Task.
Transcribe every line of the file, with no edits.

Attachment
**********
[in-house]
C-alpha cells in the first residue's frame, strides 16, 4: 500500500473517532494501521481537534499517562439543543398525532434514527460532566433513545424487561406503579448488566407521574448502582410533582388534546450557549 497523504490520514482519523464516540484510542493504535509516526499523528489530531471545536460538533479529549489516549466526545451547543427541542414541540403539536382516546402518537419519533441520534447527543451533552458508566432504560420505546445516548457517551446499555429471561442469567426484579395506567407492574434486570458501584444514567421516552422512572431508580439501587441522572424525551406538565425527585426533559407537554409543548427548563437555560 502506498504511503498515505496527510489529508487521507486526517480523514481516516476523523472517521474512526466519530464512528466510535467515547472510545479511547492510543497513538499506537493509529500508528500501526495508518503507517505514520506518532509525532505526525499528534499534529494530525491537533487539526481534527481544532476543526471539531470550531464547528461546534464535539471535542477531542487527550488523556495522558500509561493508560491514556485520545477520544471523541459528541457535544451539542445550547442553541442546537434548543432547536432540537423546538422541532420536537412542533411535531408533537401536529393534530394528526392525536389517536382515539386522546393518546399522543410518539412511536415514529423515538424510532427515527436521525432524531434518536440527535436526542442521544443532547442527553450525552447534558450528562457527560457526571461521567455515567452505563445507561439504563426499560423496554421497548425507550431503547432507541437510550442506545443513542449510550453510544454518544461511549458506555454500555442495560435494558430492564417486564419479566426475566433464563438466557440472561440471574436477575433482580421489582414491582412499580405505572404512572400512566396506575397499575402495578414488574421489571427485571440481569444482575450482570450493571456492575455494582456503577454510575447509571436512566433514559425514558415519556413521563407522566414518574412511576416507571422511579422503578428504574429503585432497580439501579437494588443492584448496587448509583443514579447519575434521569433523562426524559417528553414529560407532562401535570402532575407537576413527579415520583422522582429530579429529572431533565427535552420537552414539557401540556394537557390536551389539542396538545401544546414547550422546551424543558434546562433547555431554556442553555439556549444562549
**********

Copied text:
[in-house]
C-alpha cells in the first residue's frame, strides 16, 4: 500500500473517532494501521481537534499517562439543543398525532434514527460532566433513545424487561406503579448488566407521574448502582410533582388534546450557549 497523504490520514482519523464516540484510542493504535509516526499523528489530531471545536460538533479529549489516549466526545451547543427541542414541540403539536382516546402518537419519533441520534447527543451533552458508566432504560420505546445516548457517551446499555429471561442469567426484579395506567407492574434486570458501584444514567421516552422512572431508580439501587441522572424525551406538565425527585426533559407537554409543548427548563437555560 502506498504511503498515505496527510489529508487521507486526517480523514481516516476523523472517521474512526466519530464512528466510535467515547472510545479511547492510543497513538499506537493509529500508528500501526495508518503507517505514520506518532509525532505526525499528534499534529494530525491537533487539526481534527481544532476543526471539531470550531464547528461546534464535539471535542477531542487527550488523556495522558500509561493508560491514556485520545477520544471523541459528541457535544451539542445550547442553541442546537434548543432547536432540537423546538422541532420536537412542533411535531408533537401536529393534530394528526392525536389517536382515539386522546393518546399522543410518539412511536415514529423515538424510532427515527436521525432524531434518536440527535436526542442521544443532547442527553450525552447534558450528562457527560457526571461521567455515567452505563445507561439504563426499560423496554421497548425507550431503547432507541437510550442506545443513542449510550453510544454518544461511549458506555454500555442495560435494558430492564417486564419479566426475566433464563438466557440472561440471574436477575433482580421489582414491582412499580405505572404512572400512566396506575397499575402495578414488574421489571427485571440481569444482575450482570450493571456492575455494582456503577454510575447509571436512566433514559425514558415519556413521563407522566414518574412511576416507571422511579422503578428504574429503585432497580439501579437494588443492584448496587448509583443514579447519575434521569433523562426524559417528553414529560407532562401535570402532575407537576413527579415520583422522582429530579429529572431533565427535552420537552414539557401540556394537557390536551389539542396538545401544546414547550422546551424543558434546562433547555431554556442553555439556549444562549